By Reed Fischer
By Anna Gulbrandsen
By Jeff Gage
By Stacy Schwartz
By Natalie Gallagher
By Erik Thompson
By Jeff Gage
By Loren Green
Antony and the Johnsons
I Am a Bird Now
Shot in opulent black and white, the cover of Antony and the Johnsons' second release shows Warholian transgender superstar Candy Darling lying sick on her bed, just days before her obituary was written. At a glance, the photo captures a vague transitory state, not just between genders, but between life and death. In such an instant, the portrait encapsulates the motifs of change that course through the New York performance-artist-turned-cabaret-crooner's album.
The first notes to rise out of Antony's throat will perplex initiates. A high, reedy falsetto that turns into a robust and soulful tenor, his voice is akin to that of Little Jimmy Scott, or even Nina Simone, two singers who are often mistaken for the other sex. Antony's androgynous timbre quivers constantly, less in the classical sense of vibrato than in the style of someone near the edge of a nervous breakdown, liable to shake apart at the next word. For the album's opener, "Hope There's Someone," he flutters tremulously around the lonesome piano, fearful of "the middle place between life and nowhere." As the piano's pounded overtones form clouds, his deliberations on death turn wordless, weightless, ascending skyward for a brief moment before returning to cower on terra firma.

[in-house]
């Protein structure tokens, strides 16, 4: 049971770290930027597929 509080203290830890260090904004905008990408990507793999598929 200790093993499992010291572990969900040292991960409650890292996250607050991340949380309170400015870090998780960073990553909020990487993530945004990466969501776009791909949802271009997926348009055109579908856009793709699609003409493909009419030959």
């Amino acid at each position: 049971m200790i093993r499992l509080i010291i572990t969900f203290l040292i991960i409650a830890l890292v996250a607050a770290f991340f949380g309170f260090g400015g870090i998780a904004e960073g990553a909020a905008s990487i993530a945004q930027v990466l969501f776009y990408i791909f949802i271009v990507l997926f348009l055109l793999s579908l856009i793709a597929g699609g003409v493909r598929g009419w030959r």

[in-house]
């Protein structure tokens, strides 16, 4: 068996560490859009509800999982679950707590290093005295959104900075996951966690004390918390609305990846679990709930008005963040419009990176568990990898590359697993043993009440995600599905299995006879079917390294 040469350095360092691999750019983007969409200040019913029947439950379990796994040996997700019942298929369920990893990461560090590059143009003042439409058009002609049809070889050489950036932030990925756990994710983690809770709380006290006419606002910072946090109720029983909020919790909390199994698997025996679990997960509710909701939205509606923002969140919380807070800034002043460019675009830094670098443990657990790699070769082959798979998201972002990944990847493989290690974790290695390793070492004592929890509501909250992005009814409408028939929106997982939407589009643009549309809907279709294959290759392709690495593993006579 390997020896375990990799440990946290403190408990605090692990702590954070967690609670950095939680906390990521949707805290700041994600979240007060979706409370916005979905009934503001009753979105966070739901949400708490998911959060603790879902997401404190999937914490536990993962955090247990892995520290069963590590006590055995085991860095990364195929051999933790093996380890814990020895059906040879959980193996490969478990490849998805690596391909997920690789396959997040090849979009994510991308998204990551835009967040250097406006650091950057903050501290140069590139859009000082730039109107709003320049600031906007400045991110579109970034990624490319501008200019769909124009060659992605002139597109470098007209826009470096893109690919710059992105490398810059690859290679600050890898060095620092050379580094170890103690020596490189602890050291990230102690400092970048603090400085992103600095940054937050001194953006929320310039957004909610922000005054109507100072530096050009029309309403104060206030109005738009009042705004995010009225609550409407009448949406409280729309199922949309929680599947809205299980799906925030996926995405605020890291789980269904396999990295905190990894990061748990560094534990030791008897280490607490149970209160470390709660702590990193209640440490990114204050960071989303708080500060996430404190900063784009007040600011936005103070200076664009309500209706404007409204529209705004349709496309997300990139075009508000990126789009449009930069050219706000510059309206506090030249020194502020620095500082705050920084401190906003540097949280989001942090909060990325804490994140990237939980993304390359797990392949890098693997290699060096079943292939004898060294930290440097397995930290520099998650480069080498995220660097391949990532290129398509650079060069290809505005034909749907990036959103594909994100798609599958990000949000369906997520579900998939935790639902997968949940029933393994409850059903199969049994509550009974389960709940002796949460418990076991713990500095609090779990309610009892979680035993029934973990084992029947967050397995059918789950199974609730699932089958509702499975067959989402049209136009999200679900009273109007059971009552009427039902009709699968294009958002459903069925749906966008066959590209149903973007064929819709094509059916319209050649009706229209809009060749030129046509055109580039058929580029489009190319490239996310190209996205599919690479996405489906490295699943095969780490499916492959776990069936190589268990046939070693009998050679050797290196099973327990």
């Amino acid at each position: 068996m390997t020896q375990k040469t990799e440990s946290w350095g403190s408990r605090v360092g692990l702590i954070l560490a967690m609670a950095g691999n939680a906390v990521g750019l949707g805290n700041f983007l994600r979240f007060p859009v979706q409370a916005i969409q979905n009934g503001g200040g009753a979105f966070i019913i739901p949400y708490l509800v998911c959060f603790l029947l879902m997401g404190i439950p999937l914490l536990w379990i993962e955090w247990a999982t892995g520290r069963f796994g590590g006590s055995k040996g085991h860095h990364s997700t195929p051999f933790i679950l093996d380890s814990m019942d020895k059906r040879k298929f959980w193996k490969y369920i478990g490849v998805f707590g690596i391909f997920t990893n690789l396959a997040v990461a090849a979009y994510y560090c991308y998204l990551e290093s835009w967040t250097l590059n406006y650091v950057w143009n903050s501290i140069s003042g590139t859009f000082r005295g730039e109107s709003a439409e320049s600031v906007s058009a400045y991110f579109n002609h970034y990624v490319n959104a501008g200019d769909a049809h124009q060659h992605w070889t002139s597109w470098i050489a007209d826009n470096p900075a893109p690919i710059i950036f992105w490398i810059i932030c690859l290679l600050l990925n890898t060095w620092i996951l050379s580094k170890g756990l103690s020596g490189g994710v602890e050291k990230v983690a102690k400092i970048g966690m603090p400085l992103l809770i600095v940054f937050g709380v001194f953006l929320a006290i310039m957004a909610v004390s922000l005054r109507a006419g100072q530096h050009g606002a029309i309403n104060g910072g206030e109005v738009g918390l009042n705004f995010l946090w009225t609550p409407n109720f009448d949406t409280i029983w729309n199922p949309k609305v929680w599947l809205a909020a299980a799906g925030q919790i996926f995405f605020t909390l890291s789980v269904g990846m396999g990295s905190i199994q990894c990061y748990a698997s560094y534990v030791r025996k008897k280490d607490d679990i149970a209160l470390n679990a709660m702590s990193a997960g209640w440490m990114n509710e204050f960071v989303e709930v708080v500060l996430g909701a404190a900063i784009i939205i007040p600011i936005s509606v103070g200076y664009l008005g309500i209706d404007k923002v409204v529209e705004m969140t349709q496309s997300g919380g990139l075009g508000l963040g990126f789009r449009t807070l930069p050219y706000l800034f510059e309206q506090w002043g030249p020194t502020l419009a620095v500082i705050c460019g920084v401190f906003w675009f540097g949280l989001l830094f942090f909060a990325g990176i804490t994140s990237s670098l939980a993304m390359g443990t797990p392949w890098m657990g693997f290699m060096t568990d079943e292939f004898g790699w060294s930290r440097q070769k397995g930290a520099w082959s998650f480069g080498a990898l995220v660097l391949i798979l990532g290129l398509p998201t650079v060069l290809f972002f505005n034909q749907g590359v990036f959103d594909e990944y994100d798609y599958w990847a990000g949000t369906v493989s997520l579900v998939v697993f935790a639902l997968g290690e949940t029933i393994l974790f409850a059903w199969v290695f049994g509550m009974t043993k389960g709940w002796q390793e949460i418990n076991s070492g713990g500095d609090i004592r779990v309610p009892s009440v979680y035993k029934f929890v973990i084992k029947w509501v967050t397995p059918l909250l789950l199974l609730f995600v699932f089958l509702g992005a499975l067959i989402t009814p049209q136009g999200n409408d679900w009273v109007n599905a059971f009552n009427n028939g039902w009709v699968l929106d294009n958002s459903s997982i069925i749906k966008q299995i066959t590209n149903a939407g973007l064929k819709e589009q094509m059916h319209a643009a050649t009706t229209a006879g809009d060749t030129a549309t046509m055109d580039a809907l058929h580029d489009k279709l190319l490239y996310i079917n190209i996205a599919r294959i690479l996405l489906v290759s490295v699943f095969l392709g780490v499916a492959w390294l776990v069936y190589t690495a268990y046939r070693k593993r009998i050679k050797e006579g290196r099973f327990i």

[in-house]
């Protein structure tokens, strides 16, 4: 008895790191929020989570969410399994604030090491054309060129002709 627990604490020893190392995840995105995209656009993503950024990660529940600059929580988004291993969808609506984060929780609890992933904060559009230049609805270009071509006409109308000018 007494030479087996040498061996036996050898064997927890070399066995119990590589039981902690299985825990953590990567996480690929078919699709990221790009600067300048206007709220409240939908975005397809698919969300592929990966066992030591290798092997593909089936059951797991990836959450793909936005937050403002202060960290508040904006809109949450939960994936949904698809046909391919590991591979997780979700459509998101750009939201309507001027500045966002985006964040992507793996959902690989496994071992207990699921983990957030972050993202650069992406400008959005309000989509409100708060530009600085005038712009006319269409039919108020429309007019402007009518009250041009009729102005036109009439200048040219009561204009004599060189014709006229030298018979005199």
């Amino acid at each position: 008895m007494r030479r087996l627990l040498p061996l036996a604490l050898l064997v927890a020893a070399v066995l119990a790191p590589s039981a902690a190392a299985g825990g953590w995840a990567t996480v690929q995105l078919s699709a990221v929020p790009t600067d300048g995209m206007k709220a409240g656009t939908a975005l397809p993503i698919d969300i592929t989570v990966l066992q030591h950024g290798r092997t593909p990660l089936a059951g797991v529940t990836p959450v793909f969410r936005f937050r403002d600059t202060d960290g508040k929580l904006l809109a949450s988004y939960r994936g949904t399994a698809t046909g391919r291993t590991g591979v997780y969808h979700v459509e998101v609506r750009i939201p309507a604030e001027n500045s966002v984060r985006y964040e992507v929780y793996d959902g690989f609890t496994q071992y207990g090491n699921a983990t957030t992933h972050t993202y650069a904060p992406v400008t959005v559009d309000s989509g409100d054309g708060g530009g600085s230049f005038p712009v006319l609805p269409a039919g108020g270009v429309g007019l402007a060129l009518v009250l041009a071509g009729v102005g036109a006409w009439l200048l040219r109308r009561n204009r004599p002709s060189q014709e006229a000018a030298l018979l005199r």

Throughout this lush, majestic album, the Ovid-esque allusions to avian freedom and metamorphosis play themselves out in song. Men revert back to boyhood, boys change into girls, girls molt into birds, and Antony's many fans entwine their voices with his own. Rufus Wainwright plaintively laments aloud, "What Can I Do?" Devendra Banhart warbles on "Spiralling" before Antony's voice does what the title suggests. Boy George and Antony sound as if they were separated at birth as they pass torchy lines betwixt them on "You Are My Sister." Open admirer Lou Reed gives a Back to Mono-logue reading on "Fistful of Love" before picking up a guitar to punch feedback through horn charts lifted from Van Morrison. And somewhere in Chinatown, an anonymous character recites a poem praising God (or perhaps Gwah), exalting that he is free at last. The means of transcendence cannot be gleaned from the words, but they may be hidden in closer "Bird Guhl." Here, Antony's voice and heroine rise like Lady Lazarus, beyond the reach of the piano's last notes toward something beautiful and indescribable.
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